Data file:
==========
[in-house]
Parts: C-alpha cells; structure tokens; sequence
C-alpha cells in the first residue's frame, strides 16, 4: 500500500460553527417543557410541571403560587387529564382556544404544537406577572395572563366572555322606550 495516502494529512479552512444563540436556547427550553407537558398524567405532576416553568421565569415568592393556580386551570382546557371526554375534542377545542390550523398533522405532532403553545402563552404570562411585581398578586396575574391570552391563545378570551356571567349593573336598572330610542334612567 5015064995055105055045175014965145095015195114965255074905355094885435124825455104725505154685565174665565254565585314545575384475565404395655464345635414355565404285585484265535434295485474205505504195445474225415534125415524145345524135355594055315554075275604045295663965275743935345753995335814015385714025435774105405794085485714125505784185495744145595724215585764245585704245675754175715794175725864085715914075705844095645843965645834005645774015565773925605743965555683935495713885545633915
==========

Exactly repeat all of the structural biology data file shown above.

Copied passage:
[in-house]
Parts: C-alpha cells; structure tokens; sequence
C-alpha cells in the first residue's frame, strides 16, 4: 500500500460553527417543557410541571403560587387529564382556544404544537406577572395572563366572555322606550 495516502494529512479552512444563540436556547427550553407537558398524567405532576416553568421565569415568592393556580386551570382546557371526554375534542377545542390550523398533522405532532403553545402563552404570562411585581398578586396575574391570552391563545378570551356571567349593573336598572330610542334612567 5015064995055105055045175014965145095015195114965255074905355094885435124825455104725505154685565174665565254565585314545575384475565404395655464345635414355565404285585484265535434295485474205505504195445474225415534125415524145345524135355594055315554075275604045295663965275743935345753995335814015385714025435774105405794085485714125505784185495744145595724215585764245585704245675754175715794175725864085715914075705844095645843965645834005645774015565773925605743965555683935495713885545633915